Vending machine technology has certainly come a long way in the last several decades. No longer are vending machines only designed to provide you with a quick snack in between meals, or something to drink when you’re thirsty at work or school. Medical vending machines and similar types of automated solutions are making people’s lives easier across a wide range of different industries on a daily basis. Case in point: a new type of vending machine is specifically designed to provide working mothers with the tools they need to breastfeed their children while on the job.
It’s a situation that is all too familiar to women who are trying to maintain a career and raise a family at the same time: they’re on the job and ready to breastfeed, only to realize that they’ve forgotten a storage bag or a valve or some other important item at home that morning in their haste. Their child needs to eat, but they don’t have what they need and find themselves in a tricky predicament.
Thanks to a new type of vending machine technology, these fears are well and truly a thing of the past. A vending machine that was recently installed at Johns Hopkins Hospital allows working mothers to purchase a wide rage of different breastfeeding tools and equipment at a moment’s notice. It is the first of its kind, though it certainly will not be the last.
The breastfeeding equipment vending machine stocks everything that a mother would need to successfully breastfeed her child, from storage bottles to nipple cream to pump accessories and everything in between. The machine was created by Mega Stoltzfus, who is employed by Johns Hopkins in the Office of Work, Life and Engagement.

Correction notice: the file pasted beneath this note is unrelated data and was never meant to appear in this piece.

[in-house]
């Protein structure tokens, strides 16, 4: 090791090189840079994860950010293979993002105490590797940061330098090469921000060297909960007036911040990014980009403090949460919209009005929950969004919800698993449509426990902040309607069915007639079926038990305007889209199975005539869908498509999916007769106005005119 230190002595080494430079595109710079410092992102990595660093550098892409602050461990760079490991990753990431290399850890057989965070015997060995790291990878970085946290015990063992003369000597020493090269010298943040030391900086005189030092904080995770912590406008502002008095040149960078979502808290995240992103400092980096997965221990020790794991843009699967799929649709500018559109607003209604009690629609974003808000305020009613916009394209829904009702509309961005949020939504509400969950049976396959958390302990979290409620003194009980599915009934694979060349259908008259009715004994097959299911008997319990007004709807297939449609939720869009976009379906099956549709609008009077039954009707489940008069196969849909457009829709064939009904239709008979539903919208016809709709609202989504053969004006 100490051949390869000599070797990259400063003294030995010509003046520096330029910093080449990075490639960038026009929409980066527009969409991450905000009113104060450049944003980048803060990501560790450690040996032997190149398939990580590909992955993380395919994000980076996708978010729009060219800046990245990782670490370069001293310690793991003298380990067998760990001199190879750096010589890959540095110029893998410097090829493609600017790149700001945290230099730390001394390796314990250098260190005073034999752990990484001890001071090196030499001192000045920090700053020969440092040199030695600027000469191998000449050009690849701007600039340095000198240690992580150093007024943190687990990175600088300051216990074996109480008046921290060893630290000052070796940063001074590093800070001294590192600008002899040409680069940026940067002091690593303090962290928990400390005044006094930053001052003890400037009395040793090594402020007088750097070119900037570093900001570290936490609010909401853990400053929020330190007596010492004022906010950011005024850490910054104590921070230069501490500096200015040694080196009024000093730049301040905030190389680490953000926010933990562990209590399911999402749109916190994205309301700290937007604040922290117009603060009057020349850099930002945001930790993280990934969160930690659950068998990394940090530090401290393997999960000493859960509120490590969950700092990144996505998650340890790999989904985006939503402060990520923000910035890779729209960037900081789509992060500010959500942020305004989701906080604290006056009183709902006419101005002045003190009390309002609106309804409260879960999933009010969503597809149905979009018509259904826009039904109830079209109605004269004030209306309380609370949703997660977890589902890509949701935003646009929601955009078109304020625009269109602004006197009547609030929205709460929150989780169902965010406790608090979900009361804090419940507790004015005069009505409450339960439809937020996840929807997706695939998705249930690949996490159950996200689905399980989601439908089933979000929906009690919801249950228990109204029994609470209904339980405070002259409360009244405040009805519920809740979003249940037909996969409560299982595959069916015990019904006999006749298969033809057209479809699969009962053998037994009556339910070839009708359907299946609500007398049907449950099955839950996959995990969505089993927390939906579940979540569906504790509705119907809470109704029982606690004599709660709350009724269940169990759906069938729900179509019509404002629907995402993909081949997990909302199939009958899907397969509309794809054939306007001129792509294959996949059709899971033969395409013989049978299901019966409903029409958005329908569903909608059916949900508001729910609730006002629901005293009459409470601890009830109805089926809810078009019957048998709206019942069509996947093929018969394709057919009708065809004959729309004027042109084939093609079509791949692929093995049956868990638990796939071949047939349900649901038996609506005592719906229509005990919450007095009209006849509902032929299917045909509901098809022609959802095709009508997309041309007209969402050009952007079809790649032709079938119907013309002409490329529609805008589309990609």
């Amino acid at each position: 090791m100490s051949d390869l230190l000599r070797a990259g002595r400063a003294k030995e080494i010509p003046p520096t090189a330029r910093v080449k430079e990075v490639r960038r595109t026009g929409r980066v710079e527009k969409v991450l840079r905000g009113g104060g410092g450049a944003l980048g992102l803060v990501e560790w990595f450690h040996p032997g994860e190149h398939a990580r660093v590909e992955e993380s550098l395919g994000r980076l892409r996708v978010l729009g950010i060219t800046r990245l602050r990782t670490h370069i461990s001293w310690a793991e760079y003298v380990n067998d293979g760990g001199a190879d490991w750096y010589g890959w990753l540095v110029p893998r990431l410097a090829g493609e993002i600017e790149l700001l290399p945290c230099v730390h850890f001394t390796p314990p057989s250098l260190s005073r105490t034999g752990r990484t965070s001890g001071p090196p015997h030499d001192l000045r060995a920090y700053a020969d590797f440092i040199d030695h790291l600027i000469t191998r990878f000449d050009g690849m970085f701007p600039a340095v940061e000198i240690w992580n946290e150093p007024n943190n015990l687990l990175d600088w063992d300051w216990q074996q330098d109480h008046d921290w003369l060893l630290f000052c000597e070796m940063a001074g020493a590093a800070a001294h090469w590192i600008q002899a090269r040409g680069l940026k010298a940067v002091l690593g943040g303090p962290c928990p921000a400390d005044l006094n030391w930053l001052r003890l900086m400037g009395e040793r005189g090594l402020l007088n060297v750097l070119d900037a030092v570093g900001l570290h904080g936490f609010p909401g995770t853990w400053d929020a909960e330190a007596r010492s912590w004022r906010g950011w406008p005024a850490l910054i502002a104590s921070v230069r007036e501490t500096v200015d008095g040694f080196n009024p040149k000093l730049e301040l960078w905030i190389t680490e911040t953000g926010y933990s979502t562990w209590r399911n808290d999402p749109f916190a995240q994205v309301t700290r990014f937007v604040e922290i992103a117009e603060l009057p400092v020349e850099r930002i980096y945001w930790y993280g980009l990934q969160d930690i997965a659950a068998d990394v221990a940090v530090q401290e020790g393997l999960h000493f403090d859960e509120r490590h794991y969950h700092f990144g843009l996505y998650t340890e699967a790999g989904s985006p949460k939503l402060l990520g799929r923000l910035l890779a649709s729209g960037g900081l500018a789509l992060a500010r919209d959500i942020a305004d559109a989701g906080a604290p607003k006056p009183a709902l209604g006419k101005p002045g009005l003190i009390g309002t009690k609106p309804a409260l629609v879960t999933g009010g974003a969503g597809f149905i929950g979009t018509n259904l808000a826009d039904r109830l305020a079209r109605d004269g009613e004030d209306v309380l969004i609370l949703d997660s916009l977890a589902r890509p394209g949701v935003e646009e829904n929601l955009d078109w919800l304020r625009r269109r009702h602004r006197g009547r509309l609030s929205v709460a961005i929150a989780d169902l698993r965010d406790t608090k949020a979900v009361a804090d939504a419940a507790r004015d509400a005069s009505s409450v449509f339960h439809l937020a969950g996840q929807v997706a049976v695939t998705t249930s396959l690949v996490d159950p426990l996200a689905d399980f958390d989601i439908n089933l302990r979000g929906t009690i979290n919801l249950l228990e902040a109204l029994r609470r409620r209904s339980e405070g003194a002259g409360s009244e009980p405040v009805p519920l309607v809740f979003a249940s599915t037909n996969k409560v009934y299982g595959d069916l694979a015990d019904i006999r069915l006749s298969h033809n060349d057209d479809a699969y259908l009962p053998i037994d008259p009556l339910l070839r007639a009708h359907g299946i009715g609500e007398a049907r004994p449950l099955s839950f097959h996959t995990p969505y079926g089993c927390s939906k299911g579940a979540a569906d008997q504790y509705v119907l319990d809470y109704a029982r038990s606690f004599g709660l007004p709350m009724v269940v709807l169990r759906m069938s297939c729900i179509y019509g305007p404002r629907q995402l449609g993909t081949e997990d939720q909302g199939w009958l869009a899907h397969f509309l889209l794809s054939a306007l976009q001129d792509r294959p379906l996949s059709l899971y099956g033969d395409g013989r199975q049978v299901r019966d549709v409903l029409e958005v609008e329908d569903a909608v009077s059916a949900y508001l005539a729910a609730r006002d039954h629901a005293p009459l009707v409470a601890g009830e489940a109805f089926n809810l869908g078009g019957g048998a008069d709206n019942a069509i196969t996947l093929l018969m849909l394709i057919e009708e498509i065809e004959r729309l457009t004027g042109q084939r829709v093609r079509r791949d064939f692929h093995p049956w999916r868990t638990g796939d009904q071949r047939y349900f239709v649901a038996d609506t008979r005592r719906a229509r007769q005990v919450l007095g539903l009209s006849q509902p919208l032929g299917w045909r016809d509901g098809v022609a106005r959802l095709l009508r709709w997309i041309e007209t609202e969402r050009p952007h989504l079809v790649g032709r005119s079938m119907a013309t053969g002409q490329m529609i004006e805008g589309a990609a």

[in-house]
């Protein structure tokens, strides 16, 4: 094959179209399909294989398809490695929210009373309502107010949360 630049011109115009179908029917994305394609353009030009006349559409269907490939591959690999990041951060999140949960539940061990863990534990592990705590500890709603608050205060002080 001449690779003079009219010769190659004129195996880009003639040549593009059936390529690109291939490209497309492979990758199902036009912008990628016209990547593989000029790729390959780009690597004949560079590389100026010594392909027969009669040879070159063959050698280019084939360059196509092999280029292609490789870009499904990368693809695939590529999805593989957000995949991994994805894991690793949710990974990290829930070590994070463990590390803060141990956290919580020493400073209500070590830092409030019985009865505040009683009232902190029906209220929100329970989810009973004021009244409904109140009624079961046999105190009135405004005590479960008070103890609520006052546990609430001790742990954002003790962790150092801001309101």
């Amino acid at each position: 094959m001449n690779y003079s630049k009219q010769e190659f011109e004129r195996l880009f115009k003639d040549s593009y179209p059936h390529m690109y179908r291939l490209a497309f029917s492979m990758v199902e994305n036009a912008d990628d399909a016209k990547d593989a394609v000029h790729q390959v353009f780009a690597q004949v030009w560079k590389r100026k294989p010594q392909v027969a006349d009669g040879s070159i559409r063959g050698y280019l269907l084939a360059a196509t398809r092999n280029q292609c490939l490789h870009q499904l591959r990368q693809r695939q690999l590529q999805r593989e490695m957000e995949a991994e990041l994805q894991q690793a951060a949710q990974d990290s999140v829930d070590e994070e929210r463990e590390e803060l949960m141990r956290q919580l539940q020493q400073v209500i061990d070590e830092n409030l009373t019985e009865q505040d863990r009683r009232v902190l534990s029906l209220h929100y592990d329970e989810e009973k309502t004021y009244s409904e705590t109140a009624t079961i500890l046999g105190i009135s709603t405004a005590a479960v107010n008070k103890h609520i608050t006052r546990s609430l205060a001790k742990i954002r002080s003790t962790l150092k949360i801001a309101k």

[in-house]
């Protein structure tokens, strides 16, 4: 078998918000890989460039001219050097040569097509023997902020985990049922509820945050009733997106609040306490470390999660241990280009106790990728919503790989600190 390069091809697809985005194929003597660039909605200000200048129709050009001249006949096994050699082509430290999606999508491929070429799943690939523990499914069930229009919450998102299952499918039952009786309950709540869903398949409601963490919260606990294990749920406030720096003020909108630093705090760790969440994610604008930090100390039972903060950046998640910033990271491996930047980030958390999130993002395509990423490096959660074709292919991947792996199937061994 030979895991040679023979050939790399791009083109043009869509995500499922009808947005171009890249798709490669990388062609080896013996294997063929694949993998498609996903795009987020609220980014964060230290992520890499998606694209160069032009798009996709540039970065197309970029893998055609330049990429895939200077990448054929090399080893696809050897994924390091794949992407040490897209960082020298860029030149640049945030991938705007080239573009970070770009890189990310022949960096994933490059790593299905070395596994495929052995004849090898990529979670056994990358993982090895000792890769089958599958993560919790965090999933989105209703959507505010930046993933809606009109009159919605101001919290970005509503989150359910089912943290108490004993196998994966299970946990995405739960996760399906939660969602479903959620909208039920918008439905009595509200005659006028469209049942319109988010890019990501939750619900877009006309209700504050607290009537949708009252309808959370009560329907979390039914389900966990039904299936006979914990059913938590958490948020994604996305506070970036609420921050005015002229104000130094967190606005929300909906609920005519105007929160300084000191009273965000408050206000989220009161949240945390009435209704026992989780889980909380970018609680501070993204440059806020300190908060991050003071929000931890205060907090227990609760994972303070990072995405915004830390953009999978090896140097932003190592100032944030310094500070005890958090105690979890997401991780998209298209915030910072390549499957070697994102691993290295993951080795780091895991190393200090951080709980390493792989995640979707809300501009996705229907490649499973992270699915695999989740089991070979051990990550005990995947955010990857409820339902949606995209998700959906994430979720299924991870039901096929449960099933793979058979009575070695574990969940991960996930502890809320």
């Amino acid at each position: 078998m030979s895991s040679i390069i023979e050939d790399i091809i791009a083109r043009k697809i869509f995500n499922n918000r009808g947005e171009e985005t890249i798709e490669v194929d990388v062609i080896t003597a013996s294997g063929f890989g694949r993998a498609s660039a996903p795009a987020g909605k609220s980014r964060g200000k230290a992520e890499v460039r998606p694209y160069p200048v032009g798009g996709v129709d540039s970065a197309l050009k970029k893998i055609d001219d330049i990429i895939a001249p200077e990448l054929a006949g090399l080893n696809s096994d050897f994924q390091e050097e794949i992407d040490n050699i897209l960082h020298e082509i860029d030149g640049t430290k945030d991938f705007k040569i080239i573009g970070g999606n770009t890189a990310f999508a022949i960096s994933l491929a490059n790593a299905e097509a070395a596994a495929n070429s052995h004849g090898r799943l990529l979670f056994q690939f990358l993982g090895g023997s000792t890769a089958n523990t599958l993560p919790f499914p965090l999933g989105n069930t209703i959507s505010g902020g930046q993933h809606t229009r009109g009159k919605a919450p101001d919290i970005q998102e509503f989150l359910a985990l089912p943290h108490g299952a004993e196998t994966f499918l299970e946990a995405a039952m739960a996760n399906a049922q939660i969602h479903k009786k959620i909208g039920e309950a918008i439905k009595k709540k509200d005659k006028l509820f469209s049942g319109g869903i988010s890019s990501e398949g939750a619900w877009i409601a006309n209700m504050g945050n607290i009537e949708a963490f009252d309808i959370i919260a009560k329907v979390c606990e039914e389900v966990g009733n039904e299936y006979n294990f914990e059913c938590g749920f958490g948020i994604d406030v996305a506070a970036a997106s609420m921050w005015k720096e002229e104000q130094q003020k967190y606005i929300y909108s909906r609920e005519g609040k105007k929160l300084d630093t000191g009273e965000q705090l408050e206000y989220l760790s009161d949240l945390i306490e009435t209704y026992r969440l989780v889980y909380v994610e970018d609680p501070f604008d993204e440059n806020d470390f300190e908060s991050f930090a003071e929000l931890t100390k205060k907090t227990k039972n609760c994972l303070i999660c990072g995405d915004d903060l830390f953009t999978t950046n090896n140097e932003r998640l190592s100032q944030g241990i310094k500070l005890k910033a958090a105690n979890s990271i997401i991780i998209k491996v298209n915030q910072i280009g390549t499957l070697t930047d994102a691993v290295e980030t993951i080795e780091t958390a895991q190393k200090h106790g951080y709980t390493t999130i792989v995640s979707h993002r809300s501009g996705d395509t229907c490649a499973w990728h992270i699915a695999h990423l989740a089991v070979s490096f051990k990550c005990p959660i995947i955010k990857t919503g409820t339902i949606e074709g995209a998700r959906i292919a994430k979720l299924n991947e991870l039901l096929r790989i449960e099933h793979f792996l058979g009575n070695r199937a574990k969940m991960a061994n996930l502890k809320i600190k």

Stoltzfus indicated that inspiration hit her when she was walking through an airport and realized how far vending machine technology has come even in the last decade. As someone who previously needed to work odd hours and breastfeed to the job herself, she decided to work directly with a manufacturer to design a specialized vending machine solution for people like her.
Because the type of equipment that is being sold in the vending machine is considered to be an employee benefit, it is all available at a steep discount. Any mother who finds that she needs to use the machine can pay for her items using a debit or credit card – it really is that simple.
Working mothers who are not employed by Johns Hopkins won’t have to wait long to get in on this new technology. Other institutions around the country have already expressed interest in similar EMS supply vending machines of their own.